Duke University researchers have devised a method to dry and preserve proteins in a glassified form that seems to retain the molecules' properties as workhorses of biology.
They are exploring whether their glassification technique could bring about protein-based drugs that are cheaper to make and easier to deliver than current techniques which render proteins into freeze dried powders to preserve them.
Duke engineer and chemist David Needham describes this glassification process as "molecular water surgery" because it removes virtually all the water from around a dissolved protein by almost magically pulling the water into a second solvent.
"It's like a sponge sucking water off a counter," said Needham, a professor of mechanical engineering and materials science at Duke's Pratt School of Engineering, who has formed a company called Biogyali ("gyali" means glass in Greek) to develop the innovation. That firm has also applied to patent the idea of turning proteins into tiny glass beads at room temperature for drug delivery systems.
A report by Needham, graduate student Deborah Rickard and former graduate student P. Brent Duncan online in the Biophysical Journal describes how his team carefully controlled water removal during glassification by releasing single tiny droplets of water-dissolved protein into the organic solvent decanol with a micropipette.
Preliminary evaluations by his senior scientist David Gaul and a team of undergraduate students showed that four test proteins undergoing such procedures retained all or most of their original activity when water was restored. His group has received about $1 million from the National Institutes of Health grants for the research.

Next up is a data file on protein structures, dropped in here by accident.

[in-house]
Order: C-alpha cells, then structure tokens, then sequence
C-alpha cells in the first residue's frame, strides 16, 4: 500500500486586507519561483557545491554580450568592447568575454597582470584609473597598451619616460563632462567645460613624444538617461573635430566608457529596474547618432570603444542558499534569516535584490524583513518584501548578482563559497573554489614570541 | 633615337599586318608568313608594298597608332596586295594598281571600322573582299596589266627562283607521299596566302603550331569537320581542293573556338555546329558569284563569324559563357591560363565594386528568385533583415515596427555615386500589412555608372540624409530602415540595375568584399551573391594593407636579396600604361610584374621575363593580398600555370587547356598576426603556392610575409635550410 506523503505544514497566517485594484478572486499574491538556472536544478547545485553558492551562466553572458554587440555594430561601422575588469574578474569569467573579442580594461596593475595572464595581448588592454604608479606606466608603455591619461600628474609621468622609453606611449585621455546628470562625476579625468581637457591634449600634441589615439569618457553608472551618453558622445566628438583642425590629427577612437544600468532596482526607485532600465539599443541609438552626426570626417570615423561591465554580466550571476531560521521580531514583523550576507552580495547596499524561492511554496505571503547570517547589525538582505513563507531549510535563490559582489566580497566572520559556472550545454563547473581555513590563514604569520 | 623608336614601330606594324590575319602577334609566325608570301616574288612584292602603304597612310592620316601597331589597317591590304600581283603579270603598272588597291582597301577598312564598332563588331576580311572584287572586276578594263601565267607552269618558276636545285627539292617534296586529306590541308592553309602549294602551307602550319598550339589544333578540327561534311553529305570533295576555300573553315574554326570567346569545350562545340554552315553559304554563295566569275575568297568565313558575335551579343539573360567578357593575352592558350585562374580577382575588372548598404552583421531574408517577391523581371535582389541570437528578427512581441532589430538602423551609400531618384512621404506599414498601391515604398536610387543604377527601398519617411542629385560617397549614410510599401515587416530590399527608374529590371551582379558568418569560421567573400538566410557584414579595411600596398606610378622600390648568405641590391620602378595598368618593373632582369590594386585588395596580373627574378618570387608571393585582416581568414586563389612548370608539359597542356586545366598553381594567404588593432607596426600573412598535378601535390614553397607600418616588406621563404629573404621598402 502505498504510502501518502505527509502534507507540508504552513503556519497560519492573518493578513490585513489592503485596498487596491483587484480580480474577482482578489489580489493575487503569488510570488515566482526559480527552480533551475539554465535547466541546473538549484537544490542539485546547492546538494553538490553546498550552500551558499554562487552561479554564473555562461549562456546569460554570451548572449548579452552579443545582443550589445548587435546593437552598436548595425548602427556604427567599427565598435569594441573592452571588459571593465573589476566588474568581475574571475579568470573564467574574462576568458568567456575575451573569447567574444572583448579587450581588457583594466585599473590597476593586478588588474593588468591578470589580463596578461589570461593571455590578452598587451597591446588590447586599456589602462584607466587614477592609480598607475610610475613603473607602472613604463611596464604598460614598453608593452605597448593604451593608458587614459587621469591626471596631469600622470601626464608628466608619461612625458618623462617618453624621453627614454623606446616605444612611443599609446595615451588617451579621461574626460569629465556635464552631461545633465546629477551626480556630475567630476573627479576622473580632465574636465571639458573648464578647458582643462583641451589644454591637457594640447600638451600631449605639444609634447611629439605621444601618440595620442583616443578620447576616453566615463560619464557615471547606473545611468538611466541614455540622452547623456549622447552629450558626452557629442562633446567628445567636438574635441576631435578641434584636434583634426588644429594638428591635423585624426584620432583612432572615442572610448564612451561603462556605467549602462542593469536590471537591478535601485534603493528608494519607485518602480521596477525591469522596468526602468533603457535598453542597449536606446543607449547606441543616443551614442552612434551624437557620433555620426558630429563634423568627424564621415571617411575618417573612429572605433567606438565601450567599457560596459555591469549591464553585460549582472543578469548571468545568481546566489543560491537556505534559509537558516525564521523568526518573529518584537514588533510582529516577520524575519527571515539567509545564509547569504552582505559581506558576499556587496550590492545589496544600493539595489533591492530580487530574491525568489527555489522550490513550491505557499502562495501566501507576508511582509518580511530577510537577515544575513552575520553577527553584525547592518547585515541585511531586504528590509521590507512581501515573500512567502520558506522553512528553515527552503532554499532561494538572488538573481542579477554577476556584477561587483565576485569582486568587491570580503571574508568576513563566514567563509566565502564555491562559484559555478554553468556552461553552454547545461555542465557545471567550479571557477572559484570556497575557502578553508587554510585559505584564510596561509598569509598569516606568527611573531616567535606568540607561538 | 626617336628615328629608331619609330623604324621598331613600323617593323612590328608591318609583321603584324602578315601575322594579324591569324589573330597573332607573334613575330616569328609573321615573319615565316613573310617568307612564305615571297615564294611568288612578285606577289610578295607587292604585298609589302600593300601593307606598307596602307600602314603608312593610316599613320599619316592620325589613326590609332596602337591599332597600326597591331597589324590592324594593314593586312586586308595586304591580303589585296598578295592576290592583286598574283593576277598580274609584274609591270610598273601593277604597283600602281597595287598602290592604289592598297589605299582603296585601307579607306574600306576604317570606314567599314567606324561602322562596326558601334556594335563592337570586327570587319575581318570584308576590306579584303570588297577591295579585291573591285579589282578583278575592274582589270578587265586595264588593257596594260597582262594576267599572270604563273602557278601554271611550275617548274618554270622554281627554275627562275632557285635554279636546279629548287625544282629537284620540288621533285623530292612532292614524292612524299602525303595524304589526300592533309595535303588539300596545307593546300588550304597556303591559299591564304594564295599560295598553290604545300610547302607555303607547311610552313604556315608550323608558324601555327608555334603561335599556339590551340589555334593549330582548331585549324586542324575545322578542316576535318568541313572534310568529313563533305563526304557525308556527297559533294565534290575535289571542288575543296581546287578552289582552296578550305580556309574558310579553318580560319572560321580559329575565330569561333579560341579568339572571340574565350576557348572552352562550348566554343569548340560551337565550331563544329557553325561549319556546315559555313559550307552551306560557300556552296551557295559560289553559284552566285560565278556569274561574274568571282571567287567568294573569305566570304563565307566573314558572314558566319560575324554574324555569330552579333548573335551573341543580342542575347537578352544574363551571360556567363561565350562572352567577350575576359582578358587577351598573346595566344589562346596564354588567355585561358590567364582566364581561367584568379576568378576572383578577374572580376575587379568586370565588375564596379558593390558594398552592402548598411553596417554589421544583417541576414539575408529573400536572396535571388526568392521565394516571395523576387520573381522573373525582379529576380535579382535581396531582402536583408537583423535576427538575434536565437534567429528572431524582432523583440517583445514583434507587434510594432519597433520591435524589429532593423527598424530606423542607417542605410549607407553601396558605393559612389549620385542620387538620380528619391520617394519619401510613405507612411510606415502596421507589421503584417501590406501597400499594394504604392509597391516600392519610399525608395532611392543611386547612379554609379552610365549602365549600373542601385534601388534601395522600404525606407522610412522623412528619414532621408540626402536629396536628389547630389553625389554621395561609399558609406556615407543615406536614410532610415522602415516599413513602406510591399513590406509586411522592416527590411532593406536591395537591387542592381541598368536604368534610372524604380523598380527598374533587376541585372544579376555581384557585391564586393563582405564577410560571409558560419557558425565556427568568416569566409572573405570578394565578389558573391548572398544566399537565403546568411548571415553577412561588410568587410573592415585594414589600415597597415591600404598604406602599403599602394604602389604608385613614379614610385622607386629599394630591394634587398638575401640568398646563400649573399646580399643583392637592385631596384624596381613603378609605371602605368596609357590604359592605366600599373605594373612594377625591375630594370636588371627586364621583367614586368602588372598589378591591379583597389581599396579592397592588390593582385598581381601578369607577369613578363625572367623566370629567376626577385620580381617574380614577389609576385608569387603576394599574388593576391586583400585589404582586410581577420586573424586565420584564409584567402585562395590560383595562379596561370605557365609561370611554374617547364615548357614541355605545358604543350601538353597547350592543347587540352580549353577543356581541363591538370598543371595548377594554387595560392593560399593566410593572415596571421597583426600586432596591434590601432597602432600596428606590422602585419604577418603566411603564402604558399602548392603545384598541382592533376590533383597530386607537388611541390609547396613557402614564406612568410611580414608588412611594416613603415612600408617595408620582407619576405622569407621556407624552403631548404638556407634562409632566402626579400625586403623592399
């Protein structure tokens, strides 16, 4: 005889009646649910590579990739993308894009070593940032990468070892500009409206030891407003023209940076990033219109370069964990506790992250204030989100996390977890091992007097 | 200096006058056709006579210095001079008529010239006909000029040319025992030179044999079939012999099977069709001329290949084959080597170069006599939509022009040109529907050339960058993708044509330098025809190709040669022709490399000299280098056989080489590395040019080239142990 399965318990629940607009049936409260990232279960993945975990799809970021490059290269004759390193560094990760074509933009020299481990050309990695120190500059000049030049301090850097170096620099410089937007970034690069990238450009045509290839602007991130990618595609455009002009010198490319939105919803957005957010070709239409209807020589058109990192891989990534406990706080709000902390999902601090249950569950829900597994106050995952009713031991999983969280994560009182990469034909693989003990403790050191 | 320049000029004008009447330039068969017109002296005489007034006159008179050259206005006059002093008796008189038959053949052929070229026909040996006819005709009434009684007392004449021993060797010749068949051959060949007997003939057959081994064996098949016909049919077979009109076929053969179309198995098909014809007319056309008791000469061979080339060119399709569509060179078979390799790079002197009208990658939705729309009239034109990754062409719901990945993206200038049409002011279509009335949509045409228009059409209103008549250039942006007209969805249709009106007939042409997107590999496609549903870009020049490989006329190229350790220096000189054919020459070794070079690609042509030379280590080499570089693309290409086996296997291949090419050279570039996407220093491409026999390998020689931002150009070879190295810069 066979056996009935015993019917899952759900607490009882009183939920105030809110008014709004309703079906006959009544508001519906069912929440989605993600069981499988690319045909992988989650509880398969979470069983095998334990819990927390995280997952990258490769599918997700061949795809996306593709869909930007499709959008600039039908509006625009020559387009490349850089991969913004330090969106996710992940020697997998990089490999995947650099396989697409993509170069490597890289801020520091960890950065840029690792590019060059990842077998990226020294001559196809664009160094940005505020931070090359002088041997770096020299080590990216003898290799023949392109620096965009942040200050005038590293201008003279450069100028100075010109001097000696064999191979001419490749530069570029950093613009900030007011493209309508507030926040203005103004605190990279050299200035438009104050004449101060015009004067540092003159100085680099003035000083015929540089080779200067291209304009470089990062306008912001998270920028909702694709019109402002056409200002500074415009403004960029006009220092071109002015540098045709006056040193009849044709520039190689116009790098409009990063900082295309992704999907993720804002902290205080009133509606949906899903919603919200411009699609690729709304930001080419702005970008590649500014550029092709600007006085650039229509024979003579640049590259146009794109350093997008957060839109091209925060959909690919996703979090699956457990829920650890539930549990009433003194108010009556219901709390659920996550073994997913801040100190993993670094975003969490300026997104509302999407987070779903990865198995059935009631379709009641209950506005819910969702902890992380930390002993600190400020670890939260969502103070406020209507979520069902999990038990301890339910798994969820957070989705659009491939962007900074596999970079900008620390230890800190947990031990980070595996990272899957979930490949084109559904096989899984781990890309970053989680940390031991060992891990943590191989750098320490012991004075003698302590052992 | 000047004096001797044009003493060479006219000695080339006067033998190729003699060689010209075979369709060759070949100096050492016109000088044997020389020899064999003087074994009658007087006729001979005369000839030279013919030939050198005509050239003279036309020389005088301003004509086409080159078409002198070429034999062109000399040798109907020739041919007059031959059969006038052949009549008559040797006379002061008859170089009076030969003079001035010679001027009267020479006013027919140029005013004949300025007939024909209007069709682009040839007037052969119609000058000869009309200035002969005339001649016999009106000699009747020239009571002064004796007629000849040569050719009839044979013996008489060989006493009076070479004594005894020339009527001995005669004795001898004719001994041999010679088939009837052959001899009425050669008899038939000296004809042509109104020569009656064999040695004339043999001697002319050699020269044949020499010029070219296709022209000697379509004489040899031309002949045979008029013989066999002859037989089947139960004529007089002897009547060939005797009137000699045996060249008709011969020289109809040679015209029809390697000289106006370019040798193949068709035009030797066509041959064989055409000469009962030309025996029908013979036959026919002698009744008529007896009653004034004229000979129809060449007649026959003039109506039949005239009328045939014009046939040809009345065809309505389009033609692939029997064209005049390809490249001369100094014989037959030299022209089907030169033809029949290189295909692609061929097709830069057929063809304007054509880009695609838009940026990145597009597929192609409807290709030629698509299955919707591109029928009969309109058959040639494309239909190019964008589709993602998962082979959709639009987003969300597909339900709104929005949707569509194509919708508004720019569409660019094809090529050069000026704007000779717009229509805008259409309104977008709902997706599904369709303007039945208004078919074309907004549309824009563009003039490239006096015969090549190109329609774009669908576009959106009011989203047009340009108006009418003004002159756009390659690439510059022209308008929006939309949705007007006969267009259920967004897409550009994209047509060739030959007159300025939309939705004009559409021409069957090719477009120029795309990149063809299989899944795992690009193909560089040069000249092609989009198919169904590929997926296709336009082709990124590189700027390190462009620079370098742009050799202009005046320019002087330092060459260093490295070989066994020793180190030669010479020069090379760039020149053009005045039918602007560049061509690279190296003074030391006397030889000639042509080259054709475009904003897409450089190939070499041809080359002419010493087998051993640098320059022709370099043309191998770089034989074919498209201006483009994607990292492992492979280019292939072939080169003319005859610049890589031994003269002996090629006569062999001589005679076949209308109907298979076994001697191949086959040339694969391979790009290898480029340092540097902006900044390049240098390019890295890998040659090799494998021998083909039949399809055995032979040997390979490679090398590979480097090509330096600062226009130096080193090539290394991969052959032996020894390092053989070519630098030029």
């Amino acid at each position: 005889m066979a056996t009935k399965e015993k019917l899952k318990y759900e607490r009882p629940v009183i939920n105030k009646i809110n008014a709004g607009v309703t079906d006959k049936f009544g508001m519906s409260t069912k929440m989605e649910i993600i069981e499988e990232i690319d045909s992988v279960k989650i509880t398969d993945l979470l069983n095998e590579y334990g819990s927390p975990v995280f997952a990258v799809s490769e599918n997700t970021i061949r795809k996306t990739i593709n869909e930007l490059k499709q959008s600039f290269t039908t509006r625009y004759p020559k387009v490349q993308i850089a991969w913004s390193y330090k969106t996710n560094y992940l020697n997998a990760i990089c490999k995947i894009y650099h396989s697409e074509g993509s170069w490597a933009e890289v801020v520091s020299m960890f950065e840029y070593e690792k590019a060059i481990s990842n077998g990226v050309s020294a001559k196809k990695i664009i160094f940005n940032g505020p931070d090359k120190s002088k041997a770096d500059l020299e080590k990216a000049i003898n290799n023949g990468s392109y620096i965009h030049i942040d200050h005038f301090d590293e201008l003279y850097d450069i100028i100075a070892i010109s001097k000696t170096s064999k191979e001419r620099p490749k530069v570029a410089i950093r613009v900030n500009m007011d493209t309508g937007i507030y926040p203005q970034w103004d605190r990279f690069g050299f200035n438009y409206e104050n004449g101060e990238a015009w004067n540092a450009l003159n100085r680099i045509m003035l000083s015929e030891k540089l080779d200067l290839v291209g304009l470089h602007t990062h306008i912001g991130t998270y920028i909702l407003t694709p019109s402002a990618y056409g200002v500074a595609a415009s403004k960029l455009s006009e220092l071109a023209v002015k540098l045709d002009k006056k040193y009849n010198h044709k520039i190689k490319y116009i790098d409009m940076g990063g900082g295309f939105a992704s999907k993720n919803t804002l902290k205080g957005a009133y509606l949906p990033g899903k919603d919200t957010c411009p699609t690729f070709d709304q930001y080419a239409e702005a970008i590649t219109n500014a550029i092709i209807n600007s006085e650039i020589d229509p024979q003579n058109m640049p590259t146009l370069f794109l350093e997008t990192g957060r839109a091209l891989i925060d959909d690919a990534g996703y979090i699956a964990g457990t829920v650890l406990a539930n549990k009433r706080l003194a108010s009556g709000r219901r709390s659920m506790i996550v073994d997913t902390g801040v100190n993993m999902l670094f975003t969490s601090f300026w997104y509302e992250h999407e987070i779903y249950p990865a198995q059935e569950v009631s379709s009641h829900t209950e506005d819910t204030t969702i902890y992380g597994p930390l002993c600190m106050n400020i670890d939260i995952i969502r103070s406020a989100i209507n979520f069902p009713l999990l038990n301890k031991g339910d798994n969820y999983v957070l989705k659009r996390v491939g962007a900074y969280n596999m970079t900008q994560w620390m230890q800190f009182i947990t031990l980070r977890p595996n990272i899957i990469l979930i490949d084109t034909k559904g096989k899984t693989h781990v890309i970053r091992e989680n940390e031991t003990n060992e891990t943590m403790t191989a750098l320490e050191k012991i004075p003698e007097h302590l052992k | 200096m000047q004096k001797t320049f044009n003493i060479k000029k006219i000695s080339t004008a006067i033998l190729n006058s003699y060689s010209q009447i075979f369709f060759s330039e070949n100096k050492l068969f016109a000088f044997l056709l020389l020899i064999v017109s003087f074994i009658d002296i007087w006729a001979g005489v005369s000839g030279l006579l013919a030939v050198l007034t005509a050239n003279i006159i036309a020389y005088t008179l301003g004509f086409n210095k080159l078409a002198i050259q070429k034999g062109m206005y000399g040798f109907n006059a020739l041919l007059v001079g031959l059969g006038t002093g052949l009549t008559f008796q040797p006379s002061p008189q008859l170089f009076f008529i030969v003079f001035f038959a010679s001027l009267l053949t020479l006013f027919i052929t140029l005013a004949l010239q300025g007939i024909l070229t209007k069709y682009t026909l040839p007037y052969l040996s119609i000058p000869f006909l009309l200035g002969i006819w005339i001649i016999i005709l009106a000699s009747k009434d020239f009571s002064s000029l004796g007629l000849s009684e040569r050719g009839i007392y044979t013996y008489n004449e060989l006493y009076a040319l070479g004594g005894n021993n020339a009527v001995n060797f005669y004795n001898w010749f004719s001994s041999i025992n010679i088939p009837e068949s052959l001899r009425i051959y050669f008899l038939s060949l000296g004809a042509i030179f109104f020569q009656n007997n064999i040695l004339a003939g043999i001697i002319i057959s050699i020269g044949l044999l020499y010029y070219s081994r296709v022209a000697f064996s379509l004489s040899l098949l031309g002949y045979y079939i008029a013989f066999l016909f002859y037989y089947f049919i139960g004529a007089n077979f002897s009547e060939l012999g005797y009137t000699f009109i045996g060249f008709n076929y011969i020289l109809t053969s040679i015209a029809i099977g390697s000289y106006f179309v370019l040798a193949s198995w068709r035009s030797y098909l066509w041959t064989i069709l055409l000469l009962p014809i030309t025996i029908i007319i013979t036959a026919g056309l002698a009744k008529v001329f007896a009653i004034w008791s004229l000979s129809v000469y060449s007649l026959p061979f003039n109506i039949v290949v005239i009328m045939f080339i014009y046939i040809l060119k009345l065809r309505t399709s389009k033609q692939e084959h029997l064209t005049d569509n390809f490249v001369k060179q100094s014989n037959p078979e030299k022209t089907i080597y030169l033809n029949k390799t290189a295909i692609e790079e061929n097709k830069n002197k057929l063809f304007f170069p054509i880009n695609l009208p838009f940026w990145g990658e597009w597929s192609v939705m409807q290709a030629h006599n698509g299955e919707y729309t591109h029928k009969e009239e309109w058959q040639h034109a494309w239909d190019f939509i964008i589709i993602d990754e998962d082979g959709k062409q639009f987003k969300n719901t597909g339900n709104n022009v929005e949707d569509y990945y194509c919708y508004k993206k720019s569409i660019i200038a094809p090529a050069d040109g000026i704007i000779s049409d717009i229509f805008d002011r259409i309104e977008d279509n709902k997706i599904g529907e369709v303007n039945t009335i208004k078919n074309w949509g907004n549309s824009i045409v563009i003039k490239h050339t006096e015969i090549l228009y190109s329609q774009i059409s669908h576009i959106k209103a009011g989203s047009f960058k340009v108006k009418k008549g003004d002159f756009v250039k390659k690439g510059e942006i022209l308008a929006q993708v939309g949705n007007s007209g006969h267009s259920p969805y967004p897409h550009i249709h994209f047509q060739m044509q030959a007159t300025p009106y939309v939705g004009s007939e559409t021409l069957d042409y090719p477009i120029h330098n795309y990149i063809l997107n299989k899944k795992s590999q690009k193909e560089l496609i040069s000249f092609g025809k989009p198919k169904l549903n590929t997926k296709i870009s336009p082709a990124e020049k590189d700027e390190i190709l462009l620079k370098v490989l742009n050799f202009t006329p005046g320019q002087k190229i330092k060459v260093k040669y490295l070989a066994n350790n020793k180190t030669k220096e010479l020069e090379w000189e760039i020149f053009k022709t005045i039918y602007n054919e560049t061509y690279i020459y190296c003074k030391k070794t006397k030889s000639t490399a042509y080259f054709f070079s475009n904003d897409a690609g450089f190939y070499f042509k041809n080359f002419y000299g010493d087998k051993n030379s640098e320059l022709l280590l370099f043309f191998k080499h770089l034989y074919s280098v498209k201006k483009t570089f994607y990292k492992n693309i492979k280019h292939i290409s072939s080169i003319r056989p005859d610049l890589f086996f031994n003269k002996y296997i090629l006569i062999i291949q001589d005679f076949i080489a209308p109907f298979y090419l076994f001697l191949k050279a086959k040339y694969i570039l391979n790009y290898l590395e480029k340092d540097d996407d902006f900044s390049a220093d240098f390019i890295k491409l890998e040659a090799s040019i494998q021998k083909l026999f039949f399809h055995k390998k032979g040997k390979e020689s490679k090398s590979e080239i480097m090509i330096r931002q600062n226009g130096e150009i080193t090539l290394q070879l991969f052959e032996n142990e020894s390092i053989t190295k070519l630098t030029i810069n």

Having devised a way to turn proteins into glassy microbeads measuring only about 26 millionths of a meter in diameter, Needham hopes those can be directly injected into the body for use as "biologic" drugs.
His group's early research shows high concentrations of such tiny beadlets would not be as viscous as proteins dehydrated into the normal powder form, which tend to clog up syringes, he said.
These microbeads might also be packaged for slow time-release by surrounding them with a polymer that would biodegrade over time, though how to do that has not been resolved yet, he added.
In collaborations with Duke's Brain Tumor Center and Comprehensive Cancer Center, the researchers are seeking additional funding to do initial evaluations on glassified forms of three molecules with drug potential.
One, known as O6-AMBG, can help the cancer drug Temozolomide work better when infused into brain tumors. A second, Lapatinib, is designed to knock out other molecules that help cancer cells grow in the breast and elsewhere. The third, shepherdin, also targets breast cancers.
Their discovery of protein glassification grew out of a basic exploration of a general question: What can dissolve in what?
Needham's research group found, for example, that air and the organic liquid chloroform will both dissolve in water at about the same rate. It also found that water will dissolve in decanol, a substance it cannot even mix with in large quantities.
These experiments, and the theory underlying them, are described in a second report led by Needhams's graduate student Jonathan Su, now published online in the Journal of Chemical Physics ( http://link.aip.org/link/?JCP/132/044506 ).